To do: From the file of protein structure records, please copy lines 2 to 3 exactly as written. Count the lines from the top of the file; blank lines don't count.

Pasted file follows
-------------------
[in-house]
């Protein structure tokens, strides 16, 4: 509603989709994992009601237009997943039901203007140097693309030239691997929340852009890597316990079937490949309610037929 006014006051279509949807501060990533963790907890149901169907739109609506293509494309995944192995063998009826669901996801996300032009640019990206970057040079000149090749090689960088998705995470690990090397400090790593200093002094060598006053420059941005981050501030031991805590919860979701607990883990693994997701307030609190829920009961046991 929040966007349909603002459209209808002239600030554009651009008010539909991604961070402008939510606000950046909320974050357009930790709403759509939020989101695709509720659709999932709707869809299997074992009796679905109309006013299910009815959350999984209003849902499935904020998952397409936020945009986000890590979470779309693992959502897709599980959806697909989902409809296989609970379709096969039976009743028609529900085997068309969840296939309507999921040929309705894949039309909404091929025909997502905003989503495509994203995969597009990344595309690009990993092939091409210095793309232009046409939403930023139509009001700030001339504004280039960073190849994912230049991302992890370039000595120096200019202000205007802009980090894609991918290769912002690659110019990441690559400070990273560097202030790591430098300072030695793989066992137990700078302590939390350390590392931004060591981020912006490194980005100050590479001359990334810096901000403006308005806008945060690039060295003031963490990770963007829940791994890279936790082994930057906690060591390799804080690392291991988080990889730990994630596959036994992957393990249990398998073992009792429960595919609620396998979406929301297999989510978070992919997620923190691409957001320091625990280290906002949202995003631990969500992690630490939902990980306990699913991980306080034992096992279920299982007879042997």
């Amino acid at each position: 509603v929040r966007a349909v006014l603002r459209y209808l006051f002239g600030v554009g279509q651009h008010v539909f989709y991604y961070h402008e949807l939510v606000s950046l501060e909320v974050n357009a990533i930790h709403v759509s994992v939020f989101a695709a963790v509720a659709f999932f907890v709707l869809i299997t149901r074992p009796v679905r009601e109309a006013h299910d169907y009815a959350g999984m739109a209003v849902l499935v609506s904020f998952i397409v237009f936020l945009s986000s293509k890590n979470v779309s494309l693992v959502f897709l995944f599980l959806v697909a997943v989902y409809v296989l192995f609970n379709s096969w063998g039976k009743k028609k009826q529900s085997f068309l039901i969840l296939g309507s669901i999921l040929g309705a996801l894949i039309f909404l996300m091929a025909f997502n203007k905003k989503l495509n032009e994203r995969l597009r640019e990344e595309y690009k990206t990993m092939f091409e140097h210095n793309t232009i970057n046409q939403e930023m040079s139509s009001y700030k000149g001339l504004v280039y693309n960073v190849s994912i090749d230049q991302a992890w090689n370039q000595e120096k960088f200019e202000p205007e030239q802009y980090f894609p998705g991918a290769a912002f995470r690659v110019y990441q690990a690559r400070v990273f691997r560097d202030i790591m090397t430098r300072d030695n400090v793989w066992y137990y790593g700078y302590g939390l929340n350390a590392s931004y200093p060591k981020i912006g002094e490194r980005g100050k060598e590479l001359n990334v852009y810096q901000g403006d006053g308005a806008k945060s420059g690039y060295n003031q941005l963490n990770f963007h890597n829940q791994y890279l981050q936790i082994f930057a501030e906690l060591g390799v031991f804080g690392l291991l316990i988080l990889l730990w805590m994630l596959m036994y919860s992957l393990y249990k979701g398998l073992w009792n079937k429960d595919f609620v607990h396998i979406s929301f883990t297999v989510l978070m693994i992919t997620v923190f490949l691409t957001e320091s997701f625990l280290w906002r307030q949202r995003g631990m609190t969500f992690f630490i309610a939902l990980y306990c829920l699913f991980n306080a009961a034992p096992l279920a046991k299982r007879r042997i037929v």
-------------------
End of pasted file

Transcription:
């Protein structure tokens, strides 16, 4: 509603989709994992009601237009997943039901203007140097693309030239691997929340852009890597316990079937490949309610037929 006014006051279509949807501060990533963790907890149901169907739109609506293509494309995944192995063998009826669901996801996300032009640019990206970057040079000149090749090689960088998705995470690990090397400090790593200093002094060598006053420059941005981050501030031991805590919860979701607990883990693994997701307030609190829920009961046991 929040966007349909603002459209209808002239600030554009651009008010539909991604961070402008939510606000950046909320974050357009930790709403759509939020989101695709509720659709999932709707869809299997074992009796679905109309006013299910009815959350999984209003849902499935904020998952397409936020945009986000890590979470779309693992959502897709599980959806697909989902409809296989609970379709096969039976009743028609529900085997068309969840296939309507999921040929309705894949039309909404091929025909997502905003989503495509994203995969597009990344595309690009990993092939091409210095793309232009046409939403930023139509009001700030001339504004280039960073190849994912230049991302992890370039000595120096200019202000205007802009980090894609991918290769912002690659110019990441690559400070990273560097202030790591430098300072030695793989066992137990700078302590939390350390590392931004060591981020912006490194980005100050590479001359990334810096901000403006308005806008945060690039060295003031963490990770963007829940791994890279936790082994930057906690060591390799804080690392291991988080990889730990994630596959036994992957393990249990398998073992009792429960595919609620396998979406929301297999989510978070992919997620923190691409957001320091625990280290906002949202995003631990969500992690630490939902990980306990699913991980306080034992096992279920299982007879042997």
């Amino acid at each position: 509603v929040r966007a349909v006014l603002r459209y209808l006051f002239g600030v554009g279509q651009h008010v539909f989709y991604y961070h402008e949807l939510v606000s950046l501060e909320v974050n357009a990533i930790h709403v759509s994992v939020f989101a695709a963790v509720a659709f999932f907890v709707l869809i299997t149901r074992p009796v679905r009601e109309a006013h299910d169907y009815a959350g999984m739109a209003v849902l499935v609506s904020f998952i397409v237009f936020l945009s986000s293509k890590n979470v779309s494309l693992v959502f897709l995944f599980l959806v697909a997943v989902y409809v296989l192995f609970n379709s096969w063998g039976k009743k028609k009826q529900s085997f068309l039901i969840l296939g309507s669901i999921l040929g309705a996801l894949i039309f909404l996300m091929a025909f997502n203007k905003k989503l495509n032009e994203r995969l597009r640019e990344e595309y690009k990206t990993m092939f091409e140097h210095n793309t232009i970057n046409q939403e930023m040079s139509s009001y700030k000149g001339l504004v280039y693309n960073v190849s994912i090749d230049q991302a992890w090689n370039q000595e120096k960088f200019e202000p205007e030239q802009y980090f894609p998705g991918a290769a912002f995470r690659v110019y990441q690990a690559r400070v990273f691997r560097d202030i790591m090397t430098r300072d030695n400090v793989w066992y137990y790593g700078y302590g939390l929340n350390a590392s931004y200093p060591k981020i912006g002094e490194r980005g100050k060598e590479l001359n990334v852009y810096q901000g403006d006053g308005a806008k945060s420059g690039y060295n003031q941005l963490n990770f963007h890597n829940q791994y890279l981050q936790i082994f930057a501030e906690l060591g390799v031991f804080g690392l291991l316990i988080l990889l730990w805590m994630l596959m036994y919860s992957l393990y249990k979701g398998l073992w009792n079937k429960d595919f609620v607990h396998i979406s929301f883990t297999v989510l978070m693994i992919t997620v923190f490949l691409t957001e320091s997701f625990l280290w906002r307030q949202r995003g631990m609190t969500f992690f630490i309610a939902l990980y306990c829920l699913f991980n306080a009961a034992p096992l279920a046991k299982r007879r042997i037929v």